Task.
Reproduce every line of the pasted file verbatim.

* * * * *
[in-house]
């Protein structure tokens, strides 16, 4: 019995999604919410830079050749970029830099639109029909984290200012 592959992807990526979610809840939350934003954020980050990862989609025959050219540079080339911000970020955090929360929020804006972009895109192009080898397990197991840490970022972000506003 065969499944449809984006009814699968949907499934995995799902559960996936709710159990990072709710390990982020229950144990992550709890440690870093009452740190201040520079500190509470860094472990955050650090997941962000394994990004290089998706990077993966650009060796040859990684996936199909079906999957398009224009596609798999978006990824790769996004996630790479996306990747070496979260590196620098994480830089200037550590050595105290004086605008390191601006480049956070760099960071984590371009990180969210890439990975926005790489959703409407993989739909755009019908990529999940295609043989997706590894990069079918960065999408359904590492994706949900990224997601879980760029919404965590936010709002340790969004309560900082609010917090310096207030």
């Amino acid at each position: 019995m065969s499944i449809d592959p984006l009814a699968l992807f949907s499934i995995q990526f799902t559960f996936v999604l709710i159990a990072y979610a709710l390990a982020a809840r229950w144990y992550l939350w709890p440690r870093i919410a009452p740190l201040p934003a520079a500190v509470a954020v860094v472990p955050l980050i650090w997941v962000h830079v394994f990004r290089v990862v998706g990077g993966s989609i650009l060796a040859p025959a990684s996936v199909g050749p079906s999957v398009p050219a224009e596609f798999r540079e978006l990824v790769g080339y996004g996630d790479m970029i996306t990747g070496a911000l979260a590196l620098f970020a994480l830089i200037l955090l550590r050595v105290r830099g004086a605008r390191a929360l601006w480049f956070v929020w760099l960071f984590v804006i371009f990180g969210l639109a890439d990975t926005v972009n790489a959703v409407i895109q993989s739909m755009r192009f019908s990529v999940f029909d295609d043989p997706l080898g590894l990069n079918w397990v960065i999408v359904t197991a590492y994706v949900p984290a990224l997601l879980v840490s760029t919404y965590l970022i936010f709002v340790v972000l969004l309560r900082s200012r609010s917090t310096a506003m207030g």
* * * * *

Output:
[in-house]
């Protein structure tokens, strides 16, 4: 019995999604919410830079050749970029830099639109029909984290200012 592959992807990526979610809840939350934003954020980050990862989609025959050219540079080339911000970020955090929360929020804006972009895109192009080898397990197991840490970022972000506003 065969499944449809984006009814699968949907499934995995799902559960996936709710159990990072709710390990982020229950144990992550709890440690870093009452740190201040520079500190509470860094472990955050650090997941962000394994990004290089998706990077993966650009060796040859990684996936199909079906999957398009224009596609798999978006990824790769996004996630790479996306990747070496979260590196620098994480830089200037550590050595105290004086605008390191601006480049956070760099960071984590371009990180969210890439990975926005790489959703409407993989739909755009019908990529999940295609043989997706590894990069079918960065999408359904590492994706949900990224997601879980760029919404965590936010709002340790969004309560900082609010917090310096207030």
């Amino acid at each position: 019995m065969s499944i449809d592959p984006l009814a699968l992807f949907s499934i995995q990526f799902t559960f996936v999604l709710i159990a990072y979610a709710l390990a982020a809840r229950w144990y992550l939350w709890p440690r870093i919410a009452p740190l201040p934003a520079a500190v509470a954020v860094v472990p955050l980050i650090w997941v962000h830079v394994f990004r290089v990862v998706g990077g993966s989609i650009l060796a040859p025959a990684s996936v199909g050749p079906s999957v398009p050219a224009e596609f798999r540079e978006l990824v790769g080339y996004g996630d790479m970029i996306t990747g070496a911000l979260a590196l620098f970020a994480l830089i200037l955090l550590r050595v105290r830099g004086a605008r390191a929360l601006w480049f956070v929020w760099l960071f984590v804006i371009f990180g969210l639109a890439d990975t926005v972009n790489a959703v409407i895109q993989s739909m755009r192009f019908s990529v999940f029909d295609d043989p997706l080898g590894l990069n079918w397990v960065i999408v359904t197991a590492y994706v949900p984290a990224l997601l879980v840490s760029t919404y965590l970022i936010f709002v340790v972000l969004l309560r900082s200012r609010s917090t310096a506003m207030g």